I work at a help desk where I dealt with literally thousands of people who were infected with the Blaster Worm Virus. I've come to the realization that people are not protecting themselves from such a threat. So, I decided to give some steps on to do it. Since it's long, I'll post it on the first reply.
Step 1 - Run Anti-virus software
Ok, this sounds like a no-brainer. But, you'd be surprized how many people don't do this. The most popular prodcuts are Norton and McAfee. If you can't afford those, there are some free programs that would work, too (can anyone recommend one?)
Most important is that you keep your anti-virus software updated. You should check at least once a week for updates. Norton has an option to automatically update itself.
Step 2 - Keep Windows Updated
Click your Start button and look for "Windows Update." Go ahead and run it. This is something you should be doing on a regular basis. Better yet, set it to run automatically. The patch that protected users from the Blaster Worm was available in the middle of July - about a month beofre the virus came out.
Step 3 - Run a Firewall
A firewall blocks unathorized access to your computer. Using one will protect yourself from both hackers and viruses. If you run a high speed connection 24 hours a day, I would consider getting a router. Linksys makes a good one for about $50.
For those who don't want to put out the money for a router and dial-up users, I recommend Zone Alarm. This is a free software-based firewall. It will be a pain to use for about 2 days. It will ask you things like "Is it ok for Internet Explorer to Access the Internet?" You'll click the box that tells Zone Alarm to remember your choice and you would then choose "yes." It will ask you questions like this for any outgoing and incomming connections from your computer to the internet. Once you start running it, don't get freaked out when you see that it's blocking users from accessing your computer. That's a common occurance, usually someone just "sniffing" around, looking for people who aren't protected. You can download Zone Alarm at http://www.zonelabs.com/store/content/catalog/products/sku_list_za.jsp?lid=pdb_za1 Pick the free version that's on the left.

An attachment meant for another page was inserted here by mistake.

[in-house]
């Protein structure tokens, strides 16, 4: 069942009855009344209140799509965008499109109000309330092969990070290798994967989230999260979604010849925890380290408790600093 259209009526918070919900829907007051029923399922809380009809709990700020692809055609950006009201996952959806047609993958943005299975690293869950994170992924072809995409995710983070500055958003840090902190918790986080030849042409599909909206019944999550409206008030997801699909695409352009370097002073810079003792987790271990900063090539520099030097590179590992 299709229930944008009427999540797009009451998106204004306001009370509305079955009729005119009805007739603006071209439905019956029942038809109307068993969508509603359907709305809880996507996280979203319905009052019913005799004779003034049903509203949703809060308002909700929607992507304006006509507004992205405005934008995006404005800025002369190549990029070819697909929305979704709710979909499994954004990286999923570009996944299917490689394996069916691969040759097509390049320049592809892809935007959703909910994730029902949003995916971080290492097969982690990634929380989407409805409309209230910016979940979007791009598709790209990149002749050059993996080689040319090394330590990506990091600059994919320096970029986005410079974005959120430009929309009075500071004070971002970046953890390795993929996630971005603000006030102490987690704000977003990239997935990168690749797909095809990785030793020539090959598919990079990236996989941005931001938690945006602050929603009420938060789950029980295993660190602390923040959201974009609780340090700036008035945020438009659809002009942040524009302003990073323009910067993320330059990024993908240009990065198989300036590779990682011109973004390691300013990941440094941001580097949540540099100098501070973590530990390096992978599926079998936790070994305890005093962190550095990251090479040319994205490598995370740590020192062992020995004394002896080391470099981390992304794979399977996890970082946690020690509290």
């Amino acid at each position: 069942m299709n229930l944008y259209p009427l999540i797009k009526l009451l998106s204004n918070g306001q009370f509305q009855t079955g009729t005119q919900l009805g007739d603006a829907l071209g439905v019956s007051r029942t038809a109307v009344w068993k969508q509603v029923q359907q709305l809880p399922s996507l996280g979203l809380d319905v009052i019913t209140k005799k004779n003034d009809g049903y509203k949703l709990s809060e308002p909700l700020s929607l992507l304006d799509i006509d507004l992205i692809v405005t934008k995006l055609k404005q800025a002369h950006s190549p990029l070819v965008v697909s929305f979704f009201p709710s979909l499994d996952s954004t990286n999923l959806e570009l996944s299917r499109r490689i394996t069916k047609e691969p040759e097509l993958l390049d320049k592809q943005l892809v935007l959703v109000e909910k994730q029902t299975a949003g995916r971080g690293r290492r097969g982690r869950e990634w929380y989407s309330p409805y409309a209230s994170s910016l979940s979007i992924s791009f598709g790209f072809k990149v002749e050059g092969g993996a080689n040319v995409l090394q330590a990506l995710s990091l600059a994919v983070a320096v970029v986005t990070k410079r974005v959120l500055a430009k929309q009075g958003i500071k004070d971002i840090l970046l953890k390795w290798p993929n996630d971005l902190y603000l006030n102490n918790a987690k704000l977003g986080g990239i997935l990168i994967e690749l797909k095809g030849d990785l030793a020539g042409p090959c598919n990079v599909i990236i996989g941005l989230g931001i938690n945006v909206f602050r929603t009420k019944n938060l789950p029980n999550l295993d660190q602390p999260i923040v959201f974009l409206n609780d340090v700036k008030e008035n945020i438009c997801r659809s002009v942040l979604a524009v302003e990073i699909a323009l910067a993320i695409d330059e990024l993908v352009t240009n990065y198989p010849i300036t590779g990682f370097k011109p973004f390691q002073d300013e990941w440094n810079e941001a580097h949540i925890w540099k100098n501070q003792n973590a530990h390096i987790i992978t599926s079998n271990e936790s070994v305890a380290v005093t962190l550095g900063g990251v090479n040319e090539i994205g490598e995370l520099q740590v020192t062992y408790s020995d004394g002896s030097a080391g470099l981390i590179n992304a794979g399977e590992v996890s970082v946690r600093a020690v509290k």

Some other tips
Keep in mind that they is no way to completely protect yourself from all viruses.
So, if you have anything important on your computer, back it up. In a worst cases scenario where you ended up having to reinstall Windows, you'll have your important files. Burning them to CD's is the easiest way.
Don't open up email attachments with an ".exe" extension, unless the person sending it ot you explains what the file is. Along the same lines, if for some reason you send a .exe file to someone else, explain exactly what it is.
Please ignore forwarded emails that tell you to search for a file on your computer and to delete it, because it is a virus. This is a hoax and you are deleteing a file that you need.
Resources - If you ever have a concern about viruses, check
Microsoft Knowledge Base http://support.microsoft.com/default.aspx?scid=fh;[ln];kbhowto
Snopes http://snopes.com/computer/virus/virus.htm (good place to find out about virus hoaxes.)
90% of protecting yourself from viruses is ATTITUDE. Oh, wrong thread.
Jeff, thanks for the tips!
Great advice, but you forgot my favorite - get a Mac GRIN
If you get freaked out by the virus warnings that end up in your mailbox, you can go to the McAfee site and serach for information on it. There are also many sites that list the hoax viruses and what exactly what you would be doing to your computer if you DID follow the directions. The worst part is, some of the hoax emails tell you to delete essential files that allow your OS to function, and then you may lose a lot of stuff.
So jeff is a member of the dilbert community?
Honestly with a firewall you almost dont even need an antivirus, but since those are cheap anyway why not.
And why on earth people open random spam type emails with file attachments I do not know.